Years on Lumosity
Lumosity is an online program of “brain-training” games that claim to improve neurocognitive function— memory, flexibility, attention, problem solving etc. The subscription based service gives users a daily training regimen with several recommended games to play per day, and an archive of dozens of other brain games to play for fun. The company launched in 2007, but didn’t really catch national interest until they began airing their “gym for your brain” ads on television. That’s when I found them. I’ve been playing Lumosity since 2012. Like most of their 50 million users, I started with a trial and thought the games were fun and well designed. With the possible added benefit of improving brain function and processing I figured there was no harm in signing up. It was $75 a year, but I pay almost as much for a console game, and most of those require another online subscription.
There have been plenty of studies showing that brain-training games have no effects, and only a handful showing improved cognitive performance, but for the first year or two I regularly completed my “daily training” I felt an improvement in my attention and alertness, though I can't say whether it was actually or just perceived. Some Lumosity’s games count how often you gave correct answers within a certain time limit. To improve my score, I had to remain focused during that time period and I believe it that helped me improve my focus and practice willpower, but some seem more helpful than others. One game with a timer is called “Brain Shift.” It is supposed to test your flexibility by asking you to shift focus back and forth between numbers and letters on the cards presented to you. It’s a fun game but I’m not sure how much it helps with flexibility-- how do you test flexibility except with games like this?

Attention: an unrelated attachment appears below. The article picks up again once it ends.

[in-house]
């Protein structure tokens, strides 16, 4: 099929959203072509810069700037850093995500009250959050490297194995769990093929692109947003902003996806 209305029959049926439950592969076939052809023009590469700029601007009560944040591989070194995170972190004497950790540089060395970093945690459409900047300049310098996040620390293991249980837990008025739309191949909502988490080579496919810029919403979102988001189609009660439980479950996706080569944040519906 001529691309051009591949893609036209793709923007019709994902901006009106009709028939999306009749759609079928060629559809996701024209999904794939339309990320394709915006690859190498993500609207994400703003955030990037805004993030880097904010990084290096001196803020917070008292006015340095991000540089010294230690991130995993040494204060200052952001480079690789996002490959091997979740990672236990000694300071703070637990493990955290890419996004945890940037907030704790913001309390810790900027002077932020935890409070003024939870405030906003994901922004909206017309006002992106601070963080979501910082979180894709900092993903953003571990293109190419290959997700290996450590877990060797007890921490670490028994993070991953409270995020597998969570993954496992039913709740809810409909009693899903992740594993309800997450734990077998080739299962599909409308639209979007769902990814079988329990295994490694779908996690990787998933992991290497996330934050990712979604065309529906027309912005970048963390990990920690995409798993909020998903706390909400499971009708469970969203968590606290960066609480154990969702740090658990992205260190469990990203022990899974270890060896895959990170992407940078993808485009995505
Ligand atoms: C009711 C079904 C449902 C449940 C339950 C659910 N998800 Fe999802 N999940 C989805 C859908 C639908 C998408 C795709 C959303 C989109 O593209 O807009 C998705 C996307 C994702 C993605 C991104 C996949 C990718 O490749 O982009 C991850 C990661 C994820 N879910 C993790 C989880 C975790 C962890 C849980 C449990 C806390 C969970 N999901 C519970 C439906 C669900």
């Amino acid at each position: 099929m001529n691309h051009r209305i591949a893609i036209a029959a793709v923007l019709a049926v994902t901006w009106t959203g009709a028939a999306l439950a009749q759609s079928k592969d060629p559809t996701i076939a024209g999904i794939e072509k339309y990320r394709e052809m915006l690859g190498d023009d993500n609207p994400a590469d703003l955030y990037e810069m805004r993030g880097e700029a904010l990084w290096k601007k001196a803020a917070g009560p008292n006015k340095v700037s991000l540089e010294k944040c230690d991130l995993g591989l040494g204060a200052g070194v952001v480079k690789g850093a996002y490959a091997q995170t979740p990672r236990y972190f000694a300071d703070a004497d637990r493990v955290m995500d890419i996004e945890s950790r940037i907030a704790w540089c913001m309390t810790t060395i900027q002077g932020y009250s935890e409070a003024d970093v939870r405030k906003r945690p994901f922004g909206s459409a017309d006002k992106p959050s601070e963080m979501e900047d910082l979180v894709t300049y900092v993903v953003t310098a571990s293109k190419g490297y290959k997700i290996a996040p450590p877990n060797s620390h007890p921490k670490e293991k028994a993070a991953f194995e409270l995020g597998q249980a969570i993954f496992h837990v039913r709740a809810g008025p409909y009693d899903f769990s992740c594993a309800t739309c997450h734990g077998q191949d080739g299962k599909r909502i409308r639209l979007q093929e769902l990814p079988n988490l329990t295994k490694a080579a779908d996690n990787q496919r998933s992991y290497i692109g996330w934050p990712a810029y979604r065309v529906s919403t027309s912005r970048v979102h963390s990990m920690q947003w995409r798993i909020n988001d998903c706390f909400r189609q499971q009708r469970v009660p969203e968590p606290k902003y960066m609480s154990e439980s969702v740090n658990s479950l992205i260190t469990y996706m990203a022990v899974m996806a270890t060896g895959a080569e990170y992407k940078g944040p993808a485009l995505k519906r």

Problem solving games like “Raindrops” are ostensibly much more effective— arithmetic ability is much easier to quantify. In Raindrops players must answer simple math problems as they fall from the top of the screen before they hit the water. I was never very confident with mental calculations. My mind would go blank whenever I was asked to multiply any two-digit number together without a pencil, hoping someone else would do the quick math and I wouldn’t embarrass myself. With that sustained arithmetic practice I can mentally tabulate 20% of my check without marking up the margins. Aside from the mathematics I’m not sure if my felt improvements are the result of he regimented training or placebo. I can be gullible when it comes to specious claims about ability, but if it works it works. Sometimes you just need to convince yourself.
After my first two or three years playing I haven’t noticed a sustained level of improvement; I don’t follow the training regimen as Lumosity suggests any more. At this point I play the games to keep my score up. There are few things worse than the loss you feel as you watch score you worked for depreciate, especially when the number is attached to something like intelligence, even superficially. My LPI (Lumosity Point Index) currently is 1744 which means I am like, SUPER smart.
I know the idea of LPI is a silly one anyway. It’s not comparable to anything like BPI outside of Lumosity’s system, but if they keep adding fun games I’ll keep playing them. Even if it hasn’t improved my cognitive function, I know for a fact it has improved my arcade game skill. Currently I’m thanking Lumosity for my high score in Tomb of the Mask, another well designed game. I suppose this one is designed to improve my reaction time.